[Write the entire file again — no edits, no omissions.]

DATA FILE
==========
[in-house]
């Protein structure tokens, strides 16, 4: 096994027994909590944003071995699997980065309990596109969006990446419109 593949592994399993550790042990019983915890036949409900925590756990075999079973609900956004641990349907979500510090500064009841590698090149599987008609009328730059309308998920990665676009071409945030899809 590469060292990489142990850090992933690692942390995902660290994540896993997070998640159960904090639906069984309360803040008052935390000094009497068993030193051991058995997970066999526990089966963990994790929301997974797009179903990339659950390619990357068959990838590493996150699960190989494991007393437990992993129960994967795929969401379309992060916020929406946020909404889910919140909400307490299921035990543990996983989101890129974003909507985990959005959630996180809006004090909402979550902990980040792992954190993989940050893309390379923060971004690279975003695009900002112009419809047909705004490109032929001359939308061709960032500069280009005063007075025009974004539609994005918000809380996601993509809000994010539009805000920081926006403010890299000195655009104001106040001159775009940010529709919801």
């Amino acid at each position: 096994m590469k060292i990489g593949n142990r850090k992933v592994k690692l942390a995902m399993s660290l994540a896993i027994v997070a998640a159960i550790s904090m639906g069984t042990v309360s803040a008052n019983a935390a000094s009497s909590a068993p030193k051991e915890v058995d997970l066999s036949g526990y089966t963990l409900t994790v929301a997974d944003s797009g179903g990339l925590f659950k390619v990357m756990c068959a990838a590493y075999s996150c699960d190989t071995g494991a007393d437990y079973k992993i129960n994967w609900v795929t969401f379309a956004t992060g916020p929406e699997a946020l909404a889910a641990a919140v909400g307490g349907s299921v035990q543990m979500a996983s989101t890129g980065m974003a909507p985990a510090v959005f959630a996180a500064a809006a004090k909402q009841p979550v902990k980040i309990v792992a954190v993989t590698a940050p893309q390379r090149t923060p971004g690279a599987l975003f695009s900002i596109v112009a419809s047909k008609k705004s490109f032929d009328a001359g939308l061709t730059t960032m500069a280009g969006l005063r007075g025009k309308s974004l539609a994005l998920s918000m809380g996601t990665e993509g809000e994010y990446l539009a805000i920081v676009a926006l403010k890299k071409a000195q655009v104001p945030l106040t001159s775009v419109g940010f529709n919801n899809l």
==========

[in-house]
């Protein structure tokens, strides 16, 4: 096994027994909590944003071995699997980065309990596109969006990446419109 593949592994399993550790042990019983915890036949409900925590756990075999079973609900956004641990349907979500510090500064009841590698090149599987008609009328730059309308998920990665676009071409945030899809 590469060292990489142990850090992933690692942390995902660290994540896993997070998640159960904090639906069984309360803040008052935390000094009497068993030193051991058995997970066999526990089966963990994790929301997974797009179903990339659950390619990357068959990838590493996150699960190989494991007393437990992993129960994967795929969401379309992060916020929406946020909404889910919140909400307490299921035990543990996983989101890129974003909507985990959005959630996180809006004090909402979550902990980040792992954190993989940050893309390379923060971004690279975003695009900002112009419809047909705004490109032929001359939308061709960032500069280009005063007075025009974004539609994005918000809380996601993509809000994010539009805000920081926006403010890299000195655009104001106040001159775009940010529709919801």
């Amino acid at each position: 096994m590469k060292i990489g593949n142990r850090k992933v592994k690692l942390a995902m399993s660290l994540a896993i027994v997070a998640a159960i550790s904090m639906g069984t042990v309360s803040a008052n019983a935390a000094s009497s909590a068993p030193k051991e915890v058995d997970l066999s036949g526990y089966t963990l409900t994790v929301a997974d944003s797009g179903g990339l925590f659950k390619v990357m756990c068959a990838a590493y075999s996150c699960d190989t071995g494991a007393d437990y079973k992993i129960n994967w609900v795929t969401f379309a956004t992060g916020p929406e699997a946020l909404a889910a641990a919140v909400g307490g349907s299921v035990q543990m979500a996983s989101t890129g980065m974003a909507p985990a510090v959005f959630a996180a500064a809006a004090k909402q009841p979550v902990k980040i309990v792992a954190v993989t590698a940050p893309q390379r090149t923060p971004g690279a599987l975003f695009s900002i596109v112009a419809s047909k008609k705004s490109f032929d009328a001359g939308l061709t730059t960032m500069a280009g969006l005063r007075g025009k309308s974004l539609a994005l998920s918000m809380g996601t990665e993509g809000e994010y990446l539009a805000i920081v676009a926006l403010k890299k071409a000195q655009v104001p945030l106040t001159s775009v419109g940010f529709n919801n899809l």